Ford Adding 2,200 New Salaried Jobs

The “direct result” of the One Ford plan, says new president.

by on Jan.11, 2013

Joe Hinrichs became Ford's new President of the Americas last month.

Ford Motor Company plans to hire 2,200 salaried workers in the U.S. this year – the largest increase in new salaried workers in more than a decade.

The move comes a day after the market announced it would double its quarterly dividend in recognition of its improving financial condition. The maker yielded a more than 11% profit margin for the first nine months in its core North American operations.

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After years of deep cuts, the auto industry has been among the most aggressive sectors of the economy when it comes to adding jobs over the last several years, Ford’s announcement coming a day after both Honda and General Motors announced significant plans to recruit more blue and white-collar workers of their own.

Joe Hinrichs, Ford president of the Americas said the new white-collar employees are being recruited to support the continued aggressive pace Ford’s new product introductions.  The planned hiring drive is in addition to the more than 8,100 combined hourly and salaried jobs Ford added in the U.S. in 2012, as the company increased production capacity and expanded engineering, manufacturing and other operations to meet the growing demand for its products.

Approximately 1,000 of the positions filled in 2012 were hourly jobs brought back to Ford plants in the U.S. from other locations, including supplier operations in Japan and Mexico.

On the blue-collar side, the company now is more than halfway to the 12,000 new U.S. jobs it committed to deliver by 2015 as part of its 2011 contract with the United Auto Workers.

“Our One Ford plan is designed to create profitable growth, and our new hiring is a direct result of our plan working,” said Hinrichs, who took over as Ford’s President of the Americas last month, replacing Mark Fields who was promoted to become the maker’s new Chief Operating Officer.

“As we expand our product lineup of fuel-efficient vehicles, we need more people in critical areas – such as in a range of engineering activities, vehicle production, computer software and other IT functions – to ensure we deliver the vehicles people want and value,” he said.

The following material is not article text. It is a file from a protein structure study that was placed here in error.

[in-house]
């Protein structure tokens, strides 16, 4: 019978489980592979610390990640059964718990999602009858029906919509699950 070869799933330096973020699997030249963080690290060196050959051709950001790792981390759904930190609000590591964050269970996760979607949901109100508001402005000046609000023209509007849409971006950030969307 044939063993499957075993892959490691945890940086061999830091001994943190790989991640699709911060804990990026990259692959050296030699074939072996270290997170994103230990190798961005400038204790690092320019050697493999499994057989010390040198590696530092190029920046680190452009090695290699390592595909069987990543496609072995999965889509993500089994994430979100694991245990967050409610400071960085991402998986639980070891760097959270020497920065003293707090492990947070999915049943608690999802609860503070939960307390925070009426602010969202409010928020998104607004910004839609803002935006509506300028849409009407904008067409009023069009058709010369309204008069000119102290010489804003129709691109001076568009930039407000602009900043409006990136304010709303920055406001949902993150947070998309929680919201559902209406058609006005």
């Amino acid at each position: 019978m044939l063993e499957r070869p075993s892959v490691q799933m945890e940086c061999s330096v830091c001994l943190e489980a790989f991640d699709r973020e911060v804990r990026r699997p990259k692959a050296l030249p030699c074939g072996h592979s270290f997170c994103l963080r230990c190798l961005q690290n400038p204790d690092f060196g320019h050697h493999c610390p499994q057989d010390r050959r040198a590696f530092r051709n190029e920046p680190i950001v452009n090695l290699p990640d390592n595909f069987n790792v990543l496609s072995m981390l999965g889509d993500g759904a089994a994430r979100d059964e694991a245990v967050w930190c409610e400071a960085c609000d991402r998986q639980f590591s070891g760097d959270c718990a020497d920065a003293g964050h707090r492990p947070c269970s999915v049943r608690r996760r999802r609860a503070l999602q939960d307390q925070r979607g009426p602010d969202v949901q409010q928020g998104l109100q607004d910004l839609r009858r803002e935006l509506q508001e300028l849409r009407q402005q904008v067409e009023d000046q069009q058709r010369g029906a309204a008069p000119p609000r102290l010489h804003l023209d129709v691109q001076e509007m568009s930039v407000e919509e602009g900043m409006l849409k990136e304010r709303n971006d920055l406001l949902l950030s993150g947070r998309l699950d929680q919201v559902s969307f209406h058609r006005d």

Hinrichs said Ford’s U.S. hiring also will help support the company’s global product momentum. Ford is committed to serving customers across the globe with a full family of vehicles offering the best in quality, fuel efficiency, safety, smart design and value, he said.

As part of the campaign to attract new talent to the company, Ford is expanding its use of social media to reach new, technology-savvy workers, including such sites as Twitter, Facebook and LinkedIn. The company also is stepping up its recruiting efforts to reach military veterans.

New COO Fields also said last month the automaker was considering moving some jobs into the city of Detroit to attract younger employees who are interested in living and working in an urban environment. But most of the new workers will be located on Ford’s sprawling technical campus in Dearborn, Michigan.

Ford isn’t the only maker increasing its payroll. On Thursday, General Motors announced it would hire 1,000 workers at a new IT center it is establishing in the Atlanta suburb of Roswell. That is the third new site since GM announced last year plans to insource information technology work.  A fourth site is still being finalized.  Ultimately, Chief Technology Officer Randy Mott said the maker would have about 10,000 IT workers in the U.S., “90% GM-badged.” It currently employs just 2,200.

(For more on GM’s IT plans, Click Here.)

Honda also plans to expand, adding 50 new jobs to its factory in Marysville, Ohio later this year to handle the production of a new hybrid version of that maker’s latest-generation Accord sedan. The project will cost $23 million, Honda said, and increase the footprint at the oldest of its North American plants by 95,000 square feet.”

(Click Here for more on Honda’s Accord Hybrid announcement.)

Chrysler has also made significant additions to its workforce in recent months, adding a third shift at its prime Jeep plant in Detroit and boosting production at a number of other facilities around the country.

Nissan, meanwhile, intends to add 400 more jobs in Canton, Mississippi to handle production of the next-generation Murano crossover when it comes to the U.S. in 2014. (Click Here for more.)

Industry analysts expect the trend to continue if the U.S. automotive market continues to gain momentum. Sales increased by about 15% in 2012 to 14.5 million and GM CEO Dan Akerson this week forecast demand could rise by as much as 1 million more vehicles in 2013.

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One Response to “Ford Adding 2,200 New Salaried Jobs”

  1. Jorge M. says:

    While ~3,000 new jobs is a drop in the bucket compared to the millions lost over the past 5 years, it’s a small step in the right direction. I’d much rather see new U.S. jobs and less outsourcing of everything possible to China, Mexico, Brazil, etc. When you eliminate enough U.S. jobs you end up with an economic depression and you reduce the number of consumers who can actually purchase your product.

    The old adage that what goes around, comes around is exactly what happens when car makers decide to outsource to other countries to save a few pennys over U.S. production of the part.

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